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Chlorine’s Effect on the Eyes

July 24, 2023

If you’re swimming in a man-made pool, there’s every chance that chlorine is used to maintain the water. Chlorine serves an important role of keeping harmful bacteria from flourishing, but it also has a bad side effect: It strips the tear film off your eye, which is the essential layer covering your cornea that’s responsible for keeping dirt and germs out of your eye tissue.
When you swim in a chlorinated pool, you’re at risk of an infection. After all, while the chlorine is intended to keep bacterial growth under control, there is always bacteria present. Add that to a compromised protective layer, and you might find yourself suffering from eye irritation (or worse), especially if you swim often or use a pool that is especially crowded or poorly maintained.
What Eye Conditions Can Chlorine Cause?

You might find yourself getting out of the pool with red and irritated eyes. This is a common response to chlorinated water and isn’t necessarily a cause for concern. The issue arises when you swim so often, for so long, or in water with such a high bacteria count that you end up with an eye condition.
The most common eye conditions causes by chlorinated water are:

  • Conjunctivitis: This is a type of eye infection that can be bacterial or viral by nature. Since it thrives in water, it’s very common to contract it while swimming in a pool. The symptoms include severe redness, irritation, itchiness, and crusting. You’ll want to see your doctor for treatment.
  • Acanthamoeba keratitis: This is an amoeba (a single-cell organism) that can live in water. You risk harboring it if you swim with your contact lenses in because it can get between your cornea and contact lens, leading to corneal ulcers that can permanently damage your vision. Infections are also possible.
  • General discomfort: Because chlorine dehydrates your eyes and removes the protective tear film, it’s not surprising if you climb out of the pool with blurry or distorted vision. However, these side effects should only be temporary. If blurriness, distortion, redness, or itching persists for more than an hour or two, talk to your doctor.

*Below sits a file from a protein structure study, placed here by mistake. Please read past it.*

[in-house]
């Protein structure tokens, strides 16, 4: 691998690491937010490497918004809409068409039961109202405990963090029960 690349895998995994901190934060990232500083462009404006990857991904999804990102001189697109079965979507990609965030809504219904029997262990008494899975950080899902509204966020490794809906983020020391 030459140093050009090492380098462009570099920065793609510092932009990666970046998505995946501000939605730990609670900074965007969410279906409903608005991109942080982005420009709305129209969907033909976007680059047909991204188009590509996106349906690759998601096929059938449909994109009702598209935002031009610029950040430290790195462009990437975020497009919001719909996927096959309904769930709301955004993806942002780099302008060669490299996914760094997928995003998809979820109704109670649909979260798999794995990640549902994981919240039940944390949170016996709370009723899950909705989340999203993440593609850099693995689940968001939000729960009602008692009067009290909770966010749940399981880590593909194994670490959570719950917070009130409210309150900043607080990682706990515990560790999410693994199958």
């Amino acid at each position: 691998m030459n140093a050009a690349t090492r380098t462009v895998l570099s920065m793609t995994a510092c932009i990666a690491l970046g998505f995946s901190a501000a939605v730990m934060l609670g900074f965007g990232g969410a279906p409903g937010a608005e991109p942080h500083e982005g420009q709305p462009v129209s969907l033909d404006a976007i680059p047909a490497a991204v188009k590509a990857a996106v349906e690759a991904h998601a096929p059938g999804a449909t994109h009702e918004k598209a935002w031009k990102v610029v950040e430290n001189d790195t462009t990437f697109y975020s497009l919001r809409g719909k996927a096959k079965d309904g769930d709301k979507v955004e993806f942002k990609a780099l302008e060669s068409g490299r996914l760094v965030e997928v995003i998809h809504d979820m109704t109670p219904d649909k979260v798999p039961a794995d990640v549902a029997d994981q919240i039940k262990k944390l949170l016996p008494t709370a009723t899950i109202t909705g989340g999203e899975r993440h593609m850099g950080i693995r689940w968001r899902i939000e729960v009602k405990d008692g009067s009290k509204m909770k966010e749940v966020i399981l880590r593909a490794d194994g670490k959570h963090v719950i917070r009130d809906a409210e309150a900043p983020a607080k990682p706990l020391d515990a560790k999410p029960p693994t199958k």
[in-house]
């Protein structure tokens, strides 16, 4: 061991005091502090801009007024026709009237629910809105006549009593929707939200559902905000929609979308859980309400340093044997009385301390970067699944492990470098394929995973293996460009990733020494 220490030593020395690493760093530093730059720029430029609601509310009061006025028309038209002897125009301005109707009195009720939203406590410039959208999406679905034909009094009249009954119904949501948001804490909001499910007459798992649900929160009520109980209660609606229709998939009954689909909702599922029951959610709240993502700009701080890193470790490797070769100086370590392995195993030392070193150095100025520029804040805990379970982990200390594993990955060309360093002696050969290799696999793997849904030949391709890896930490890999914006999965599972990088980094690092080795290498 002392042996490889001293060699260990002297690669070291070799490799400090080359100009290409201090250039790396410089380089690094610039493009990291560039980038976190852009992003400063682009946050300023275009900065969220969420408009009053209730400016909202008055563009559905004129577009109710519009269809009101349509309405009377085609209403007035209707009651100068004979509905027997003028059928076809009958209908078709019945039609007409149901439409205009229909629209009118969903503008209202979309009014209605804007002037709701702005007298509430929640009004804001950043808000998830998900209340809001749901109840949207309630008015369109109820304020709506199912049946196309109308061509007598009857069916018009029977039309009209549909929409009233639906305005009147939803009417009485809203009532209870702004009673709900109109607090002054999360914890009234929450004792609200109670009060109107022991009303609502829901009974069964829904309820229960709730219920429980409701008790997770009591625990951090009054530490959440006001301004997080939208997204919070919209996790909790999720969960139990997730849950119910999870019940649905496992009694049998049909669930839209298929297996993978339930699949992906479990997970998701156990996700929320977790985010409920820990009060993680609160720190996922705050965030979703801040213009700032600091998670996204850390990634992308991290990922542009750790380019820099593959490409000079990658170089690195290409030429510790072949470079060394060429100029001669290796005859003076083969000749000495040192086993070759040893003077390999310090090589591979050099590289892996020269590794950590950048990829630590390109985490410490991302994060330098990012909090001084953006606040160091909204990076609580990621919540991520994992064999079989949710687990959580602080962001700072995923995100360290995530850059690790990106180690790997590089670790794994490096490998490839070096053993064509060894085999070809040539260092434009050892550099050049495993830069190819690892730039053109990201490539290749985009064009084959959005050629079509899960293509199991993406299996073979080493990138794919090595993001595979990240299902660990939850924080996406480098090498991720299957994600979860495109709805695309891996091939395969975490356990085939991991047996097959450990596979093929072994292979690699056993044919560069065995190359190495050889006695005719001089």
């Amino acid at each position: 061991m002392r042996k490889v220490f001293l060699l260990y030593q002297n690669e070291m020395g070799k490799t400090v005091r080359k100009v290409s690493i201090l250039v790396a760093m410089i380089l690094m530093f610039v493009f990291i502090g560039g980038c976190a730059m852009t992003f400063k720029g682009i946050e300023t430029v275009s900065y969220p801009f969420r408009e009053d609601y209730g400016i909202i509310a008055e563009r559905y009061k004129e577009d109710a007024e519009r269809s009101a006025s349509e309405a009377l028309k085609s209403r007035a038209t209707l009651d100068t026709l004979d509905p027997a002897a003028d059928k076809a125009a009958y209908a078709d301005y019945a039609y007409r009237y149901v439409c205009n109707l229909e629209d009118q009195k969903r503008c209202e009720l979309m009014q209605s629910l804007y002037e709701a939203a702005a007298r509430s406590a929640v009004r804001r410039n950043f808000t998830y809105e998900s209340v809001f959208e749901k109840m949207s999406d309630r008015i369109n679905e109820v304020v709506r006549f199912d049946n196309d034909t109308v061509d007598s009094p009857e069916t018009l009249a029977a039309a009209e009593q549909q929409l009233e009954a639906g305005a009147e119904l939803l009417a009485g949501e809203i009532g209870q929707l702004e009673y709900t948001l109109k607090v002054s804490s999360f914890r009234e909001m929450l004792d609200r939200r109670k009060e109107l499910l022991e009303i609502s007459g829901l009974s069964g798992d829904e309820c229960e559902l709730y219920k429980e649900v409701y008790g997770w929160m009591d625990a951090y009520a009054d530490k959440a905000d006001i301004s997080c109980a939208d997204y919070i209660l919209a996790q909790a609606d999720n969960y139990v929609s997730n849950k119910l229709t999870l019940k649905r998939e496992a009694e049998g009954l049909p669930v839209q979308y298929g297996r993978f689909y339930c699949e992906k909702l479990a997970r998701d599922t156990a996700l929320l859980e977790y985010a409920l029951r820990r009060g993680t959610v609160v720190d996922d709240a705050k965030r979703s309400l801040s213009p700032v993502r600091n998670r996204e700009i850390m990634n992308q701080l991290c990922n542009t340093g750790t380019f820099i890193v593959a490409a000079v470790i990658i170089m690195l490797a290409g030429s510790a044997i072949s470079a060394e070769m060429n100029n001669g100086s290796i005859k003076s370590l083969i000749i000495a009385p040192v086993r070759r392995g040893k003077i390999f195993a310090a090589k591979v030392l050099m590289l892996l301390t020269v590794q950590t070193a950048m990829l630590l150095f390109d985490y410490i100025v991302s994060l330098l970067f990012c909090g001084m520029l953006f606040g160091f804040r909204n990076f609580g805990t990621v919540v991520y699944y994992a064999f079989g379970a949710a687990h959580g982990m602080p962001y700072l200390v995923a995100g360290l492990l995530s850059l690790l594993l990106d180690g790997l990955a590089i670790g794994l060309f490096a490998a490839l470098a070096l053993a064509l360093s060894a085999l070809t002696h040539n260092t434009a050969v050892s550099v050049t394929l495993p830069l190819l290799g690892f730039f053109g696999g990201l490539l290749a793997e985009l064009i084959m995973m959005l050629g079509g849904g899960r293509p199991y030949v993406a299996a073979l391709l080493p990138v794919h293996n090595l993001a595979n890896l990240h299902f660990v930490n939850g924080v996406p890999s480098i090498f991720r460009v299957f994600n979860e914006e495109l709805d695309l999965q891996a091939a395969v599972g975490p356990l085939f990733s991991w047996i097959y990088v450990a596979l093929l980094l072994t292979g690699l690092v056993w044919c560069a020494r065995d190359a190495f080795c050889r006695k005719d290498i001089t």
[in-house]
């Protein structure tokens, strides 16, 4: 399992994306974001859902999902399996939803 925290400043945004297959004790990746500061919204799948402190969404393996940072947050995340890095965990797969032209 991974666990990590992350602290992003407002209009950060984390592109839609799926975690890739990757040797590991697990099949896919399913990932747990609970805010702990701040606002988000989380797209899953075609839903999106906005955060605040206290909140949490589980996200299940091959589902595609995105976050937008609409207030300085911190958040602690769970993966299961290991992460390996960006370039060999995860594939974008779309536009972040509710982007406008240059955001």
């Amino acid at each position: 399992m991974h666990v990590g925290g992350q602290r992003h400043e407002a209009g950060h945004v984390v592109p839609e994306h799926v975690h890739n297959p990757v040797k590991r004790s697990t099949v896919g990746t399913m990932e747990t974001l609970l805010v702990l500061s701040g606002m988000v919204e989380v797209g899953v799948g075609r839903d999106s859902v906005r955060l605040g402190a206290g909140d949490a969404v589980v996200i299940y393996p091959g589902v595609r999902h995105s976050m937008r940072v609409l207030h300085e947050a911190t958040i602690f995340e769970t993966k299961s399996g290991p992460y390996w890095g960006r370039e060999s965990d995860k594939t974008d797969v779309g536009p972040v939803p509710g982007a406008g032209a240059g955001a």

Ways to Protect Your Eyes from Chlorine

There’s nothing more refreshing than jumping into a pool on a hot summer day, and you don’t have to forego the fun just to protect your eyes. Instead, just be sure you take some extra precautions before and after swimming.
  • Never wear your contact lenses while swimming. If you need help seeing, get prescription goggles instead.
  • Avoid rubbing your eyes while you’re in the water. If they feel itchy or irritated, get out, wash your hands, and wipe around your eyes with a clean cloth.
  • Especially if you’re going to be putting your head under water, wear goggles that fit well around your eyes, and don’t let them get soaked before putting them on.
  • When you get out of the pool to apply sunscreen or take a break, wash your hands right away.
  • If you often suffer from irritated eyes after swimming, bring a gentle eye wash to flush them out after you leave the pool. If the problem persists, talk to your doctor.

Being Proactive About Your Vision

For many, swimming is just as essential to summer as the sun itself, so don’t let worries about your eyes stop you from enjoying this activity. Instead, take the necessary steps to protect your vision — and that includes checking in with your eye doctor at least once a year to be proactive about your eye health.

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